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Activists urge Obama to rethink role in Mideast

A handful of pro-Palestinian activists protested outside President-elect Barack Obama's vacation home on Tuesday and urged a new approach to the Middle East.
Image: Demonstrators outside of President-Elect Barack Obama's Hawaii vacation home
Demonstrators walk along Kailuana Place, towards the residence where President-Elect Barack Obama is staying in Kailua, Hawaii, on Tuesday.Kent Nishimura / Pool via EPA
/ Source: The Associated Press

KAILUA, Hawaii — A handful of pro-Palestinian activists protested outside President-elect Barack Obama's vacation home on Tuesday and urged a new approach to the Middle East.

Eight activists marched with signs to the edge of the property's security perimeter, telling reporters that they want the incoming administration to take a fresh look at the conflict between Israel and the Palestinian territories, especially given the current fighting in the Gaza Strip. They also said Obama needs to take a more active role in the conflict, even though he doesn't take office until Jan. 20.

"We feel there's a great need for change. We need to stop giving Israel a blank check to do what it's doing," said Margaret Brown, a 66-year-old Honolulu resident who held a handmade sign that read "Yes we can change U.S. policy toward Israel and Palestine."

"We just gave them a blank check to oppress the Palestinians, and this is the result," she said.

Israel continued its air attacks on Gaza on Tuesday and warned that a ground invasion could follow if rocket launches didn't stop. The United States has called for the militant group Hamas to stop launching rockets into Israel.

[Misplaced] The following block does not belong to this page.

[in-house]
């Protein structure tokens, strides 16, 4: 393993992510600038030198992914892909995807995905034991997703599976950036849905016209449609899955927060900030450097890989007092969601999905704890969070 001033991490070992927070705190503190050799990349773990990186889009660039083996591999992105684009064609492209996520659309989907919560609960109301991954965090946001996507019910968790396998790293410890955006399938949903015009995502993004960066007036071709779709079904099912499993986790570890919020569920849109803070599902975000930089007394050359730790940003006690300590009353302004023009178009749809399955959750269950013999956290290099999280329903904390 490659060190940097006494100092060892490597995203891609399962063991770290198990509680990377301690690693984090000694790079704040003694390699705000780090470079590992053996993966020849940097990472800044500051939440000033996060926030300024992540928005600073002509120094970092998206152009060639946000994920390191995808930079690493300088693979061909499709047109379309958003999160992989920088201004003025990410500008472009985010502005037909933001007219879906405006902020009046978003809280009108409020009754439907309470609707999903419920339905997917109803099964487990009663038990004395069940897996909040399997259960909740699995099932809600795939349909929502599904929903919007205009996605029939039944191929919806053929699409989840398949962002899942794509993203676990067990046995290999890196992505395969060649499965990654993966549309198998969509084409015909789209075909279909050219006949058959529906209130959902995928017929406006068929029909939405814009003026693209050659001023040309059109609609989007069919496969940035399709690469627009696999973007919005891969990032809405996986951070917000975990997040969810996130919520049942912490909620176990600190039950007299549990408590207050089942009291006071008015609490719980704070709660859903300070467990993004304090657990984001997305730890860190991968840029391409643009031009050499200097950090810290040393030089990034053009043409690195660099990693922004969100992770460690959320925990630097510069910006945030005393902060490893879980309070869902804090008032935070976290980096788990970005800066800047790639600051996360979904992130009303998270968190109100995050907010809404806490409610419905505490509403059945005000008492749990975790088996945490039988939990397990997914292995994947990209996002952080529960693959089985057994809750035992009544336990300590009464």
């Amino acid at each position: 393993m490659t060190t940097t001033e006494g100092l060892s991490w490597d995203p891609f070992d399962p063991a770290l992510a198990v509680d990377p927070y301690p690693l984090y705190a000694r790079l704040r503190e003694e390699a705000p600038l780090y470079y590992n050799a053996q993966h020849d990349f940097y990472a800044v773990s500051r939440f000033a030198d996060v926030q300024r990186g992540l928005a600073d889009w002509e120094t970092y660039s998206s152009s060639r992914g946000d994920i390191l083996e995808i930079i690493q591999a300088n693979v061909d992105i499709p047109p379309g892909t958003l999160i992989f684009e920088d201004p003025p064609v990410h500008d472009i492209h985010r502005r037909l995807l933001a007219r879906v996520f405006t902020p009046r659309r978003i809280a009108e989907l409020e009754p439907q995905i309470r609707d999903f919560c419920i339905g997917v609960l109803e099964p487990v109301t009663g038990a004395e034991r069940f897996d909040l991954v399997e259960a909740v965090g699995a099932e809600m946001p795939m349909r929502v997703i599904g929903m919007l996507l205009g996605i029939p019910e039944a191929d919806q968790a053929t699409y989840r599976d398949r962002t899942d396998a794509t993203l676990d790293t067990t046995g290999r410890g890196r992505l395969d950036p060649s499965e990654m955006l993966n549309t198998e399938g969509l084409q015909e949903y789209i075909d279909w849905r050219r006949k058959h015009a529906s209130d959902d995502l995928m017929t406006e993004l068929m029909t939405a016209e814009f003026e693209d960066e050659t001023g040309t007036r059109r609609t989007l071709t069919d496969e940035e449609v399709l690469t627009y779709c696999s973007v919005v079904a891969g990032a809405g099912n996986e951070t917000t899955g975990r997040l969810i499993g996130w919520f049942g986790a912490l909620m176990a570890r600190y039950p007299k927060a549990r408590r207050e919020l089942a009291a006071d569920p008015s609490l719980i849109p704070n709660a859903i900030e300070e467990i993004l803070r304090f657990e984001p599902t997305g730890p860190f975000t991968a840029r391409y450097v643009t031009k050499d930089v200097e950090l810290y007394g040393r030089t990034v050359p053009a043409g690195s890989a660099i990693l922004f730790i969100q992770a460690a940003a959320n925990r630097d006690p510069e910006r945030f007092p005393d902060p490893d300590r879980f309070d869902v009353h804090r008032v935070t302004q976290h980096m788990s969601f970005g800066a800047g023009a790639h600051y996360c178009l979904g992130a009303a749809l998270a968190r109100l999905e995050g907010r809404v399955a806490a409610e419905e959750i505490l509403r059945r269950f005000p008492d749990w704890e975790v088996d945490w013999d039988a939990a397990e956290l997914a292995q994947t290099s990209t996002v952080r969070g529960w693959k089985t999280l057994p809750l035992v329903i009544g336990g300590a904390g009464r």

"Gazans need food, medicine, not war," read one sign carried by an activist to the Obama vacation retreat. "Free Palestine," read another. A third: "No U.S. support for Israel."

'Political suicide'
Brown said politicians need to speak what they believe, not what is expedient.

"It's political suicide to challenge Israel in this country," she said.

Obama has declined to inject himself publicly into the situation, although during the campaign he spoke in strong support of Israel's right to defend itself from Palestinian attacks. His aides say he has been in touch with Secretary of State Condoleezza Rice and has received regular national security briefings.

"What you don't say says a lot about your priorities," said Pete Shimazaki Doktor, a Honolulu resident who served as a medic during the first Gulf War and now teaches at a public school.

Doktor said he studied history after leaving the Army and came to believe the U.S. policy was misguided. He said Obama's top advisers give him pause.

"His Cabinet has been a message of continuity. There's no change there," said 40-year-old Doktor, who didn't support Obama but liked candidates Reps. Dennis Kucinich, D-Ohio, and Ron Paul, R-Texas.

He said he had concerns about future U.S. military engagement in that region.

"I realized that as a soldier," said Doktor, wearing a Vets for Peace T-shirt, "I had been used."

Obama and his family are near the end of a 12-day vacation in his native Hawaii. He has maintained no public schedule, has sought to keep low-key and had his aides guard his privacy. Since arriving on the island of Oahu on Dec. 20, Obama has limited his travel mostly to trips to the gym, golf course and dinner with friends.

Obama, wife Michelle and their two young daughters are scheduled to return to Chicago on Thursday.